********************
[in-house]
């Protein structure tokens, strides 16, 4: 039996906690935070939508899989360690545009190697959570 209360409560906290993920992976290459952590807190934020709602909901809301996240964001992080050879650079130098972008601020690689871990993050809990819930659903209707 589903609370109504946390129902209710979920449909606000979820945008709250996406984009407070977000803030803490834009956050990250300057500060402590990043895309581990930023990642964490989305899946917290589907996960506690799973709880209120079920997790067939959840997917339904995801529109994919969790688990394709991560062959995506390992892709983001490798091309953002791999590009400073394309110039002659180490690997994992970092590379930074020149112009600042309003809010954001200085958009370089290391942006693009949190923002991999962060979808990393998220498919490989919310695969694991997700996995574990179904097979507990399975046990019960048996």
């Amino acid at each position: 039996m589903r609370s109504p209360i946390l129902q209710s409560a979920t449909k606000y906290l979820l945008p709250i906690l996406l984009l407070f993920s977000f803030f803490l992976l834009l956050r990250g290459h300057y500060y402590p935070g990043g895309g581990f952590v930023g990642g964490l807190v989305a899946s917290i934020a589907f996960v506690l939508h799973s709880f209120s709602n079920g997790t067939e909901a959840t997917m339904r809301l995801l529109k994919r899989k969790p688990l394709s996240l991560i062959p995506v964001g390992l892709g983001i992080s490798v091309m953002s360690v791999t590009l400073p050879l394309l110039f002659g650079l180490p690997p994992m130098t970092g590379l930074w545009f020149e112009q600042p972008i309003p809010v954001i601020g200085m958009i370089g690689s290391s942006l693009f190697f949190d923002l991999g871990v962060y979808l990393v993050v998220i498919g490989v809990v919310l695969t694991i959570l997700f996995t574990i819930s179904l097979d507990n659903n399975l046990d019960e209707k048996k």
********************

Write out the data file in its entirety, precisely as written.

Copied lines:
[in-house]
């Protein structure tokens, strides 16, 4: 039996906690935070939508899989360690545009190697959570 209360409560906290993920992976290459952590807190934020709602909901809301996240964001992080050879650079130098972008601020690689871990993050809990819930659903209707 589903609370109504946390129902209710979920449909606000979820945008709250996406984009407070977000803030803490834009956050990250300057500060402590990043895309581990930023990642964490989305899946917290589907996960506690799973709880209120079920997790067939959840997917339904995801529109994919969790688990394709991560062959995506390992892709983001490798091309953002791999590009400073394309110039002659180490690997994992970092590379930074020149112009600042309003809010954001200085958009370089290391942006693009949190923002991999962060979808990393998220498919490989919310695969694991997700996995574990179904097979507990399975046990019960048996």
């Amino acid at each position: 039996m589903r609370s109504p209360i946390l129902q209710s409560a979920t449909k606000y906290l979820l945008p709250i906690l996406l984009l407070f993920s977000f803030f803490l992976l834009l956050r990250g290459h300057y500060y402590p935070g990043g895309g581990f952590v930023g990642g964490l807190v989305a899946s917290i934020a589907f996960v506690l939508h799973s709880f209120s709602n079920g997790t067939e909901a959840t997917m339904r809301l995801l529109k994919r899989k969790p688990l394709s996240l991560i062959p995506v964001g390992l892709g983001i992080s490798v091309m953002s360690v791999t590009l400073p050879l394309l110039f002659g650079l180490p690997p994992m130098t970092g590379l930074w545009f020149e112009q600042p972008i309003p809010v954001i601020g200085m958009i370089g690689s290391s942006l693009f190697f949190d923002l991999g871990v962060y979808l990393v993050v998220i498919g490989v809990v919310l695969t694991i959570l997700f996995t574990i819930s179904l097979d507990n659903n399975l046990d019960e209707k048996k």